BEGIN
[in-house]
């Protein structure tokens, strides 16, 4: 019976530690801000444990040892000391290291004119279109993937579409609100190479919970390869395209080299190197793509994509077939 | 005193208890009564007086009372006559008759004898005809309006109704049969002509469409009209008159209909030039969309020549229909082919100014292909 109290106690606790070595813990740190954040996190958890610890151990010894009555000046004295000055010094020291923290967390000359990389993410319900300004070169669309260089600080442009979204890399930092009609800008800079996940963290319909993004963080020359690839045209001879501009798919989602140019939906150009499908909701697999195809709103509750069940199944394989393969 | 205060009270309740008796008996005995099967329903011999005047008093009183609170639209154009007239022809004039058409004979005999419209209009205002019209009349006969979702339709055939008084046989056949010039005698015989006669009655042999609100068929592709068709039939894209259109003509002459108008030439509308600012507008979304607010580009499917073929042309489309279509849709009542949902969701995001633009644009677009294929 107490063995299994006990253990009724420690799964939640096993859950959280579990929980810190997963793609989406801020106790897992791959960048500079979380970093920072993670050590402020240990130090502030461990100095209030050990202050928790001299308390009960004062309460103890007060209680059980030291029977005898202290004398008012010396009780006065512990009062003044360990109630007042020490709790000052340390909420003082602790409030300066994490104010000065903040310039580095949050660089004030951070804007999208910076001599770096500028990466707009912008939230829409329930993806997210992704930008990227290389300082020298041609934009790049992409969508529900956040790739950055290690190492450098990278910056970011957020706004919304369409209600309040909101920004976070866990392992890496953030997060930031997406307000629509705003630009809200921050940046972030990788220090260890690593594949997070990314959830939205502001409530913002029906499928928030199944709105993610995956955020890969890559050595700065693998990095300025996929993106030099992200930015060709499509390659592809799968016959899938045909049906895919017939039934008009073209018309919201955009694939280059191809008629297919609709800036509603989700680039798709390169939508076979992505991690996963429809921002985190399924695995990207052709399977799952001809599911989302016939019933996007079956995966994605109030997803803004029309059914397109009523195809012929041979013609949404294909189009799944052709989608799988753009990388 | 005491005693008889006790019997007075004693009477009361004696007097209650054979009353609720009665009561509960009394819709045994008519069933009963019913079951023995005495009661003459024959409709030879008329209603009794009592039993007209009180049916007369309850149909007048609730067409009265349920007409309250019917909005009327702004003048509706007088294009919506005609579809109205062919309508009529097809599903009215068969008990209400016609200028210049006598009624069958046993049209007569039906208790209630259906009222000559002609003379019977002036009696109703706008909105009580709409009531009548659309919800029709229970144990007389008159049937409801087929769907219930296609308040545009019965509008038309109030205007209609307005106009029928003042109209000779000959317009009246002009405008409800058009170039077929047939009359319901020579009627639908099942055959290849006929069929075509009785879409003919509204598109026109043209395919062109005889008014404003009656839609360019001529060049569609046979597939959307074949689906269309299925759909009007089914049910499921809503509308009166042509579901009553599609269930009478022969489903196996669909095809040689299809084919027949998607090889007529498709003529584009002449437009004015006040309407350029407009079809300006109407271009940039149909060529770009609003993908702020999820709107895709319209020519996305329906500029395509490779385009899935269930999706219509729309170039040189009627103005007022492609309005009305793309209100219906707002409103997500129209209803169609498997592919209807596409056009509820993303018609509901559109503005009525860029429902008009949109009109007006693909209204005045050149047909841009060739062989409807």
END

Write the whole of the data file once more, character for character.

[in-house]
């Protein structure tokens, strides 16, 4: 019976530690801000444990040892000391290291004119279109993937579409609100190479919970390869395209080299190197793509994509077939 | 005193208890009564007086009372006559008759004898005809309006109704049969002509469409009209008159209909030039969309020549229909082919100014292909 109290106690606790070595813990740190954040996190958890610890151990010894009555000046004295000055010094020291923290967390000359990389993410319900300004070169669309260089600080442009979204890399930092009609800008800079996940963290319909993004963080020359690839045209001879501009798919989602140019939906150009499908909701697999195809709103509750069940199944394989393969 | 205060009270309740008796008996005995099967329903011999005047008093009183609170639209154009007239022809004039058409004979005999419209209009205002019209009349006969979702339709055939008084046989056949010039005698015989006669009655042999609100068929592709068709039939894209259109003509002459108008030439509308600012507008979304607010580009499917073929042309489309279509849709009542949902969701995001633009644009677009294929 107490063995299994006990253990009724420690799964939640096993859950959280579990929980810190997963793609989406801020106790897992791959960048500079979380970093920072993670050590402020240990130090502030461990100095209030050990202050928790001299308390009960004062309460103890007060209680059980030291029977005898202290004398008012010396009780006065512990009062003044360990109630007042020490709790000052340390909420003082602790409030300066994490104010000065903040310039580095949050660089004030951070804007999208910076001599770096500028990466707009912008939230829409329930993806997210992704930008990227290389300082020298041609934009790049992409969508529900956040790739950055290690190492450098990278910056970011957020706004919304369409209600309040909101920004976070866990392992890496953030997060930031997406307000629509705003630009809200921050940046972030990788220090260890690593594949997070990314959830939205502001409530913002029906499928928030199944709105993610995956955020890969890559050595700065693998990095300025996929993106030099992200930015060709499509390659592809799968016959899938045909049906895919017939039934008009073209018309919201955009694939280059191809008629297919609709800036509603989700680039798709390169939508076979992505991690996963429809921002985190399924695995990207052709399977799952001809599911989302016939019933996007079956995966994605109030997803803004029309059914397109009523195809012929041979013609949404294909189009799944052709989608799988753009990388 | 005491005693008889006790019997007075004693009477009361004696007097209650054979009353609720009665009561509960009394819709045994008519069933009963019913079951023995005495009661003459024959409709030879008329209603009794009592039993007209009180049916007369309850149909007048609730067409009265349920007409309250019917909005009327702004003048509706007088294009919506005609579809109205062919309508009529097809599903009215068969008990209400016609200028210049006598009624069958046993049209007569039906208790209630259906009222000559002609003379019977002036009696109703706008909105009580709409009531009548659309919800029709229970144990007389008159049937409801087929769907219930296609308040545009019965509008038309109030205007209609307005106009029928003042109209000779000959317009009246002009405008409800058009170039077929047939009359319901020579009627639908099942055959290849006929069929075509009785879409003919509204598109026109043209395919062109005889008014404003009656839609360019001529060049569609046979597939959307074949689906269309299925759909009007089914049910499921809503509308009166042509579901009553599609269930009478022969489903196996669909095809040689299809084919027949998607090889007529498709003529584009002449437009004015006040309407350029407009079809300006109407271009940039149909060529770009609003993908702020999820709107895709319209020519996305329906500029395509490779385009899935269930999706219509729309170039040189009627103005007022492609309005009305793309209100219906707002409103997500129209209803169609498997592919209807596409056009509820993303018609509901559109503005009525860029429902008009949109009109007006693909209204005045050149047909841009060739062989409807």